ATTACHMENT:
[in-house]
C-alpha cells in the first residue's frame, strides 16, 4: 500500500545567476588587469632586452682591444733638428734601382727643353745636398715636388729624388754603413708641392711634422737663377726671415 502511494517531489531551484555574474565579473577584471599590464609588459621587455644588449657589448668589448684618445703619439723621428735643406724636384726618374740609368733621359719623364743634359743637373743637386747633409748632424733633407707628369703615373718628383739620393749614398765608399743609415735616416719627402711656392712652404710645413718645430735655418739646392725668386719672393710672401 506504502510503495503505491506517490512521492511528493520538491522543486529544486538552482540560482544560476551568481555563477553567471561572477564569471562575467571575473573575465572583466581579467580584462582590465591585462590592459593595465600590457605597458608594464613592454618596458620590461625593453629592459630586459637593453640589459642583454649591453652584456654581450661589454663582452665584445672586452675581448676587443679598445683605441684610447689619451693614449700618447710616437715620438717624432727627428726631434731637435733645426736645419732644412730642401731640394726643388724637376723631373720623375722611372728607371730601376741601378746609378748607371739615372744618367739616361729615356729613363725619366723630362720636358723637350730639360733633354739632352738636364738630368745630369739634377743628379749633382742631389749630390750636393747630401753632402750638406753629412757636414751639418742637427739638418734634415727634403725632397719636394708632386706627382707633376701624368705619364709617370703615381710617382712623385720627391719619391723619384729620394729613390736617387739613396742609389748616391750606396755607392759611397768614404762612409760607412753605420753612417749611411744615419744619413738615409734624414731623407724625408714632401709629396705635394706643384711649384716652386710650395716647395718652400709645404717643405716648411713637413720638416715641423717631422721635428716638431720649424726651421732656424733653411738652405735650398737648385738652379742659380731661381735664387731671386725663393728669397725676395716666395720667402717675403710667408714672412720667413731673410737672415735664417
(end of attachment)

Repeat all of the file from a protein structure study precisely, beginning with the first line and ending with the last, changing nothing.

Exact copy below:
[in-house]
C-alpha cells in the first residue's frame, strides 16, 4: 500500500545567476588587469632586452682591444733638428734601382727643353745636398715636388729624388754603413708641392711634422737663377726671415 502511494517531489531551484555574474565579473577584471599590464609588459621587455644588449657589448668589448684618445703619439723621428735643406724636384726618374740609368733621359719623364743634359743637373743637386747633409748632424733633407707628369703615373718628383739620393749614398765608399743609415735616416719627402711656392712652404710645413718645430735655418739646392725668386719672393710672401 506504502510503495503505491506517490512521492511528493520538491522543486529544486538552482540560482544560476551568481555563477553567471561572477564569471562575467571575473573575465572583466581579467580584462582590465591585462590592459593595465600590457605597458608594464613592454618596458620590461625593453629592459630586459637593453640589459642583454649591453652584456654581450661589454663582452665584445672586452675581448676587443679598445683605441684610447689619451693614449700618447710616437715620438717624432727627428726631434731637435733645426736645419732644412730642401731640394726643388724637376723631373720623375722611372728607371730601376741601378746609378748607371739615372744618367739616361729615356729613363725619366723630362720636358723637350730639360733633354739632352738636364738630368745630369739634377743628379749633382742631389749630390750636393747630401753632402750638406753629412757636414751639418742637427739638418734634415727634403725632397719636394708632386706627382707633376701624368705619364709617370703615381710617382712623385720627391719619391723619384729620394729613390736617387739613396742609389748616391750606396755607392759611397768614404762612409760607412753605420753612417749611411744615419744619413738615409734624414731623407724625408714632401709629396705635394706643384711649384716652386710650395716647395718652400709645404717643405716648411713637413720638416715641423717631422721635428716638431720649424726651421732656424733653411738652405735650398737648385738652379742659380731661381735664387731671386725663393728669397725676395716666395720667402717675403710667408714672412720667413731673410737672415735664417